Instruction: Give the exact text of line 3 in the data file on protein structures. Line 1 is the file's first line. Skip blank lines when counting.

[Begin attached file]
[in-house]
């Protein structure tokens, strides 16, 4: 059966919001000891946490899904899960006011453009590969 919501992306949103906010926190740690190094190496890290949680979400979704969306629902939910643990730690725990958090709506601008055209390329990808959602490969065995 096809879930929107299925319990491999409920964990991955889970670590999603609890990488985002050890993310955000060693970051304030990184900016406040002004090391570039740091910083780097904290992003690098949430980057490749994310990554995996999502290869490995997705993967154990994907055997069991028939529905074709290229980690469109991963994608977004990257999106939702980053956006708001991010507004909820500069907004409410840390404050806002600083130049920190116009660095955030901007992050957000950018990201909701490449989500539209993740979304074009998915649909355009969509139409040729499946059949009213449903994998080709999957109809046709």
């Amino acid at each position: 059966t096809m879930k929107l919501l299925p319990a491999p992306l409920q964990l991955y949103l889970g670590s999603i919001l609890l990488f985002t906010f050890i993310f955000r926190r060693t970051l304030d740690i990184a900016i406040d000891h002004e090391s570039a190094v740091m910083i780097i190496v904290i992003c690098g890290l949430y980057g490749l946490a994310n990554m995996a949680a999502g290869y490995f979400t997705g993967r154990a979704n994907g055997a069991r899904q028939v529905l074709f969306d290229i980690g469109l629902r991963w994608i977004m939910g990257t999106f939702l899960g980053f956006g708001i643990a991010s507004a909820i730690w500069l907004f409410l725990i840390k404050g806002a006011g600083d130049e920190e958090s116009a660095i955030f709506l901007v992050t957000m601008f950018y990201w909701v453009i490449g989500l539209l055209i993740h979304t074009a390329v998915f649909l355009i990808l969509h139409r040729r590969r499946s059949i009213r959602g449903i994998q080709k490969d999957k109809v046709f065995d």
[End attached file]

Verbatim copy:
């Amino acid at each position: 059966t096809m879930k929107l919501l299925p319990a491999p992306l409920q964990l991955y949103l889970g670590s999603i919001l609890l990488f985002t906010f050890i993310f955000r926190r060693t970051l304030d740690i990184a900016i406040d000891h002004e090391s570039a190094v740091m910083i780097i190496v904290i992003c690098g890290l949430y980057g490749l946490a994310n990554m995996a949680a999502g290869y490995f979400t997705g993967r154990a979704n994907g055997a069991r899904q028939v529905l074709f969306d290229i980690g469109l629902r991963w994608i977004m939910g990257t999106f939702l899960g980053f956006g708001i643990a991010s507004a909820i730690w500069l907004f409410l725990i840390k404050g806002a006011g600083d130049e920190e958090s116009a660095i955030f709506l901007v992050t957000m601008f950018y990201w909701v453009i490449g989500l539209l055209i993740h979304t074009a390329v998915f649909l355009i990808l969509h139409r040729r590969r499946s059949i009213r959602g449903i994998q080709k490969d999957k109809v046709f065995d």